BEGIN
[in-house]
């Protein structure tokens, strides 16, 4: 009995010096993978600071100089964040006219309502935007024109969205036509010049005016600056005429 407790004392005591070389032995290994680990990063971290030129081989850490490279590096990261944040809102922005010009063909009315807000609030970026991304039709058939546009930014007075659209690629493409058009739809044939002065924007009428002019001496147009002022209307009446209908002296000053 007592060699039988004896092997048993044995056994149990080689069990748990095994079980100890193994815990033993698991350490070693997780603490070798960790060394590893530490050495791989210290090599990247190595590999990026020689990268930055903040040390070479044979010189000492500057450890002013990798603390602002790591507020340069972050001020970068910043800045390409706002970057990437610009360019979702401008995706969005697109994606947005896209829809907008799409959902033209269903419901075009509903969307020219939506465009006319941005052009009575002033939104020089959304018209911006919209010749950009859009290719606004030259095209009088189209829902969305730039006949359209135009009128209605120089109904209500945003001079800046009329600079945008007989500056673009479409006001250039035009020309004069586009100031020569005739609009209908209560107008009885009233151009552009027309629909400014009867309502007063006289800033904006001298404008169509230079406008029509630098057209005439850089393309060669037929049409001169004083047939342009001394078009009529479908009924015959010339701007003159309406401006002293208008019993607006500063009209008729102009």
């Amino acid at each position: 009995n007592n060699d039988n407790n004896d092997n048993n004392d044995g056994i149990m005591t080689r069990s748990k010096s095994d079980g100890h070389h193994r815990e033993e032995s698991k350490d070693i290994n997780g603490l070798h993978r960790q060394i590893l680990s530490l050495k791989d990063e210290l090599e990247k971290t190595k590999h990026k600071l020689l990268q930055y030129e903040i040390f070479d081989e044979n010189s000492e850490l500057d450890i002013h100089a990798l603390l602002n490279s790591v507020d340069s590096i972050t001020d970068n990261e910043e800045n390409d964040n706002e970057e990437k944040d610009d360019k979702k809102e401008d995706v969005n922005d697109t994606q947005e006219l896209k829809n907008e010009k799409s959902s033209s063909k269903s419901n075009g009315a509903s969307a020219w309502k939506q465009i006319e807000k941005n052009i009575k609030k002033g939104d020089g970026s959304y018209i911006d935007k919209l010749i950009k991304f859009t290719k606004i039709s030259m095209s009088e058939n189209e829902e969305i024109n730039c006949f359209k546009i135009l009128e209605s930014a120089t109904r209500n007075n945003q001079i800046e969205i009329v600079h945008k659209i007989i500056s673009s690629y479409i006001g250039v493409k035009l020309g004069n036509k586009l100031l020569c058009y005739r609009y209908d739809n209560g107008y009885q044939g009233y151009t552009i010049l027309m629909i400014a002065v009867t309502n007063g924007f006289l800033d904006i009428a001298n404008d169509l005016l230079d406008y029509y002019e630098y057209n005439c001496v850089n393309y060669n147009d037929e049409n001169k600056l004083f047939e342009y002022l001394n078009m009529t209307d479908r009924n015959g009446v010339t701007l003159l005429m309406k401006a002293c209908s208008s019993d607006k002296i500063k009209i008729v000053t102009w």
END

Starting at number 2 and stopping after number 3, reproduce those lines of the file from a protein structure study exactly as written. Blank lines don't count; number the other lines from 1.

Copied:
């Protein structure tokens, strides 16, 4: 009995010096993978600071100089964040006219309502935007024109969205036509010049005016600056005429 407790004392005591070389032995290994680990990063971290030129081989850490490279590096990261944040809102922005010009063909009315807000609030970026991304039709058939546009930014007075659209690629493409058009739809044939002065924007009428002019001496147009002022209307009446209908002296000053 007592060699039988004896092997048993044995056994149990080689069990748990095994079980100890193994815990033993698991350490070693997780603490070798960790060394590893530490050495791989210290090599990247190595590999990026020689990268930055903040040390070479044979010189000492500057450890002013990798603390602002790591507020340069972050001020970068910043800045390409706002970057990437610009360019979702401008995706969005697109994606947005896209829809907008799409959902033209269903419901075009509903969307020219939506465009006319941005052009009575002033939104020089959304018209911006919209010749950009859009290719606004030259095209009088189209829902969305730039006949359209135009009128209605120089109904209500945003001079800046009329600079945008007989500056673009479409006001250039035009020309004069586009100031020569005739609009209908209560107008009885009233151009552009027309629909400014009867309502007063006289800033904006001298404008169509230079406008029509630098057209005439850089393309060669037929049409001169004083047939342009001394078009009529479908009924015959010339701007003159309406401006002293208008019993607006500063009209008729102009």
């Amino acid at each position: 009995n007592n060699d039988n407790n004896d092997n048993n004392d044995g056994i149990m005591t080689r069990s748990k010096s095994d079980g100890h070389h193994r815990e033993e032995s698991k350490d070693i290994n997780g603490l070798h993978r960790q060394i590893l680990s530490l050495k791989d990063e210290l090599e990247k971290t190595k590999h990026k600071l020689l990268q930055y030129e903040i040390f070479d081989e044979n010189s000492e850490l500057d450890i002013h100089a990798l603390l602002n490279s790591v507020d340069s590096i972050t001020d970068n990261e910043e800045n390409d964040n706002e970057e990437k944040d610009d360019k979702k809102e401008d995706v969005n922005d697109t994606q947005e006219l896209k829809n907008e010009k799409s959902s033209s063909k269903s419901n075009g009315a509903s969307a020219w309502k939506q465009i006319e807000k941005n052009i009575k609030k002033g939104d020089g970026s959304y018209i911006d935007k919209l010749i950009k991304f859009t290719k606004i039709s030259m095209s009088e058939n189209e829902e969305i024109n730039c006949f359209k546009i135009l009128e209605s930014a120089t109904r209500n007075n945003q001079i800046e969205i009329v600079h945008k659209i007989i500056s673009s690629y479409i006001g250039v493409k035009l020309g004069n036509k586009l100031l020569c058009y005739r609009y209908d739809n209560g107008y009885q044939g009233y151009t552009i010049l027309m629909i400014a002065v009867t309502n007063g924007f006289l800033d904006i009428a001298n404008d169509l005016l230079d406008y029509y002019e630098y057209n005439c001496v850089n393309y060669n147009d037929e049409n001169k600056l004083f047939e342009y002022l001394n078009m009529t209307d479908r009924n015959g009446v010339t701007l003159l005429m309406k401006a002293c209908s208008s019993d607006k002296i500063k009209i008729v000053t102009w």